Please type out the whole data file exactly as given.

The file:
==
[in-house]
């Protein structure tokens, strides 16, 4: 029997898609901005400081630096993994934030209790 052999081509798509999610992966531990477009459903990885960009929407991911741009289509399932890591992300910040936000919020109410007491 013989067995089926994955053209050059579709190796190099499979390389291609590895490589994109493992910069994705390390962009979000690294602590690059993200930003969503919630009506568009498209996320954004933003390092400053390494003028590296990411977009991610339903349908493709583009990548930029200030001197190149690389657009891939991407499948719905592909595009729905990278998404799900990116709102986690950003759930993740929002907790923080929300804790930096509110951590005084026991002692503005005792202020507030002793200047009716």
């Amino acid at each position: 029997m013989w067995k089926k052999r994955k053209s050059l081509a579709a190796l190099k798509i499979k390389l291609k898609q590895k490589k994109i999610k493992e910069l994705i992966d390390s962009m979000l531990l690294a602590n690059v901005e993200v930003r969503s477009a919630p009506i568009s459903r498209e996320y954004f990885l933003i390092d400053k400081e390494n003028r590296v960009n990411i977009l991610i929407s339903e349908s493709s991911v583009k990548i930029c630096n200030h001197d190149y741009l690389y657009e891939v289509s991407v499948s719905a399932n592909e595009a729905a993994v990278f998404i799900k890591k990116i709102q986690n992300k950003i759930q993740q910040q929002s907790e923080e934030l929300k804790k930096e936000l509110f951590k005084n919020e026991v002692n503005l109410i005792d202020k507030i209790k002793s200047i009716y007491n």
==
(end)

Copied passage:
[in-house]
């Protein structure tokens, strides 16, 4: 029997898609901005400081630096993994934030209790 052999081509798509999610992966531990477009459903990885960009929407991911741009289509399932890591992300910040936000919020109410007491 013989067995089926994955053209050059579709190796190099499979390389291609590895490589994109493992910069994705390390962009979000690294602590690059993200930003969503919630009506568009498209996320954004933003390092400053390494003028590296990411977009991610339903349908493709583009990548930029200030001197190149690389657009891939991407499948719905592909595009729905990278998404799900990116709102986690950003759930993740929002907790923080929300804790930096509110951590005084026991002692503005005792202020507030002793200047009716």
């Amino acid at each position: 029997m013989w067995k089926k052999r994955k053209s050059l081509a579709a190796l190099k798509i499979k390389l291609k898609q590895k490589k994109i999610k493992e910069l994705i992966d390390s962009m979000l531990l690294a602590n690059v901005e993200v930003r969503s477009a919630p009506i568009s459903r498209e996320y954004f990885l933003i390092d400053k400081e390494n003028r590296v960009n990411i977009l991610i929407s339903e349908s493709s991911v583009k990548i930029c630096n200030h001197d190149y741009l690389y657009e891939v289509s991407v499948s719905a399932n592909e595009a729905a993994v990278f998404i799900k890591k990116i709102q986690n992300k950003i759930q993740q910040q929002s907790e923080e934030l929300k804790k930096e936000l509110f951590k005084n919020e026991v002692n503005l109410i005792d202020k507030i209790k002793s200047i009716y007491n």